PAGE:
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SOCO: Communities in Builsa South to get 22 boreholes, animal market, school blocks et al – DCE

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The Vice President, Alhaji Dr. Mahamadu Bawumia, November 2022, launched the Gulf of Guinea Northern Regions Social Cohesion (SOCO) project to tackle conflict from the Sahel, reduce vulnerability to climate change, and strengthen local institutions, economic opportunities, and public trust. The rationale behind the project, according to the Vice President, is to deal with surging conflicts including terrorism in the sub-regions which affect lives and the Ghanaian economy.

“It focuses mostly on border communities in regions where the citizenry, especially women and the youth are exposed and are susceptible to the threat of terrorism from the Sahel region. The project focuses on dealing with issues relating to fragility, conflict, and violence”, he stated.

Dr. Bawumia said this when he launched the 5-year SOCO project in Bolgatanga in the Upper East Region. The US$150 million credit facility project is from the World Bank International Development Association (IDA) and will be disbursed to 48 districts in Upper East, North East, Upper West, Northern, Savannah, and Oti regions.

The multi-country SOCO project will be implemented in Ghana, Côte d’Ivoire, Togo, and Benin.

The Vice President stated that the SOCO project will address issues such as conflict, food insecurities, and terrorism that are common to the four countries while leveraging on experience sharing on conflict prevention.

 Dr. Bawumia was worried that the living conditions of over 16 million residing in the northern parts of Ghana, Benin, Togo, and Cote d’Ivoire have been threatened by the spread of conflicts from the Sahel regions. The impact of the external factors of conflict and climate change, he said, has compounded with the ravaging effects of Covid-19 which contributed negatively to poverty exclusion and weak governance.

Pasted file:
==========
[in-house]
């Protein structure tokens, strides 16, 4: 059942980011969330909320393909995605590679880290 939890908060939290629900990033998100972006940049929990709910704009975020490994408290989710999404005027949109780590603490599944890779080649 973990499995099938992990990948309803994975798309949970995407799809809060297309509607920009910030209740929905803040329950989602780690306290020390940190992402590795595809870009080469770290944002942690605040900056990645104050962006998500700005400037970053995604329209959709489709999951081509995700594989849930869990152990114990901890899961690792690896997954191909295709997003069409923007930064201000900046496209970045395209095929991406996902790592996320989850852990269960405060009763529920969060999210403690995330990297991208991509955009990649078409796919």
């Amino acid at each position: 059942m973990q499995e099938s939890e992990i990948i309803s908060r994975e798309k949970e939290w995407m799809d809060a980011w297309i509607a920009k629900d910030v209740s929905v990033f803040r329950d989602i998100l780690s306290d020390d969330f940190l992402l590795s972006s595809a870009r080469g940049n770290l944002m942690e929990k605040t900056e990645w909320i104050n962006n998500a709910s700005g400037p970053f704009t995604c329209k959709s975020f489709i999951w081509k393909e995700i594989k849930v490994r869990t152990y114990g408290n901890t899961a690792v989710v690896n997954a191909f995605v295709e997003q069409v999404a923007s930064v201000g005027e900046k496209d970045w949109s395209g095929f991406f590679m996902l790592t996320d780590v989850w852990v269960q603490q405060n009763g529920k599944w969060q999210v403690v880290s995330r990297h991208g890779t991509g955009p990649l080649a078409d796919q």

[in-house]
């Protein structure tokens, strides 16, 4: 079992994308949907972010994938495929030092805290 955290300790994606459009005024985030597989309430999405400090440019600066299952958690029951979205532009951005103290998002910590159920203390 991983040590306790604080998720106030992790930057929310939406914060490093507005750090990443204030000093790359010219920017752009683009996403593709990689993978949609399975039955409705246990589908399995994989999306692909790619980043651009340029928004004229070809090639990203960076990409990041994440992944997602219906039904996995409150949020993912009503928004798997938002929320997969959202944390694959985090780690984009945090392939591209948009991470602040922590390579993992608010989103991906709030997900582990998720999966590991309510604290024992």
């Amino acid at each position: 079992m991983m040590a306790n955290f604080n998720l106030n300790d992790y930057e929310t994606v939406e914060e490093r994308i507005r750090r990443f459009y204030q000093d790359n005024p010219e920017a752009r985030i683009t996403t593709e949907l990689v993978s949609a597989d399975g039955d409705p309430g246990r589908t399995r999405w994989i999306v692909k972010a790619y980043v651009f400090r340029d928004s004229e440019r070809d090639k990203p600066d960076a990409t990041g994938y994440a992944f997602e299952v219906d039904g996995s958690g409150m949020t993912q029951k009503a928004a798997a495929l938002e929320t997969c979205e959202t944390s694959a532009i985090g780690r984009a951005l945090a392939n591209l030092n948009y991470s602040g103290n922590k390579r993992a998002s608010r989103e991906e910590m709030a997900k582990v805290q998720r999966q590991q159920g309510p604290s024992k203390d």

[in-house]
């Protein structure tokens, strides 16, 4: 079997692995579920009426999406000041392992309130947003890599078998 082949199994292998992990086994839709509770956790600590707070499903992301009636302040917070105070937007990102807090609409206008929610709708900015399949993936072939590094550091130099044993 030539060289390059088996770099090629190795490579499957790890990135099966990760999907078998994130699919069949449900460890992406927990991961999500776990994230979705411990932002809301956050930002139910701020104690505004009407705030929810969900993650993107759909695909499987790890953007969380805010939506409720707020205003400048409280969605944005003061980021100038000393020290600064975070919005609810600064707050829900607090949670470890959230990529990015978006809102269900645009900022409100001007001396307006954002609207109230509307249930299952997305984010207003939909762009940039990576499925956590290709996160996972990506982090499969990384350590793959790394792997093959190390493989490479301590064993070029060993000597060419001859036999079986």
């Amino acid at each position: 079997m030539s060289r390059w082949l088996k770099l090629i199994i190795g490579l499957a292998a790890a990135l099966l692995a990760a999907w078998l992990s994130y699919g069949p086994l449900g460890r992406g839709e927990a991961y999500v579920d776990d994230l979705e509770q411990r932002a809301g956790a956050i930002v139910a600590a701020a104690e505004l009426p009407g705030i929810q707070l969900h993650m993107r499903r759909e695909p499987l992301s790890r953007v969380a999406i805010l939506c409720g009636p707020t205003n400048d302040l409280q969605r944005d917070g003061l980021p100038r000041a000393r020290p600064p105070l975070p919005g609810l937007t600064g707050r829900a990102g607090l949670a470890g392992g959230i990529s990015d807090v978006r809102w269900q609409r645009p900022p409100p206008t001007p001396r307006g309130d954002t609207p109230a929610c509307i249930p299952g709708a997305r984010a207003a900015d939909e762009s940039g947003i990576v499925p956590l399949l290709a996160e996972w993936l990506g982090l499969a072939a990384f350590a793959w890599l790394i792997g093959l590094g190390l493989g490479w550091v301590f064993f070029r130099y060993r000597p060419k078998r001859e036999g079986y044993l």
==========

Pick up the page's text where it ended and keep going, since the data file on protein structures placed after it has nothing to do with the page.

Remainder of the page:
The SOCO project has five core values which include; Investing in Community Resilience and Inclusion, Building Foundation and Capacity for Inclusive and Resilient Communities, Regional Coordination Platform and Dialogue, Project Management, and Contingent Emergency Response Component.

In the Builsa South District, SOCO would help in the sinking of boreholes, build school blocks and an animal market. The DCE for Builsa South, Daniel Kwame Gariba made these comments when he spoke on A1 Radio’s Day Break Upper East Show. 

“We are doing 22 boreholes spread across the district. We are doing an animal market. When you come to Builsa South, we are into animal farming. There are a lot of commercial activities around animals and yet we do not have a well-structured animal market. We are doing a 2-acre fenced animal market. We will put up offices and other structures and shed for the patrons who will be bringing their animals. We would also construct trenches for animals to drink from. We believe that when this is done, we will also be able to use this to raise revenues,” he said. 

The market, according to the DCE, would also help reduce animal theft. He explained that once the facility is completed, the Assembly would make it compulsory for all commercial activities around animals to be conducted within the facility. 

Additionally, some culverts would be constructed with funds from SOCO. Women groups would also be given training and startup funds and materials. 

Mr. Gariba explained that once this is done, the livelihoods of the women and the families they are part of would be enhanced.

Source: A1radioonline.com|101.1MHz|Mark Kwasi Ahumah Smith|Ghana

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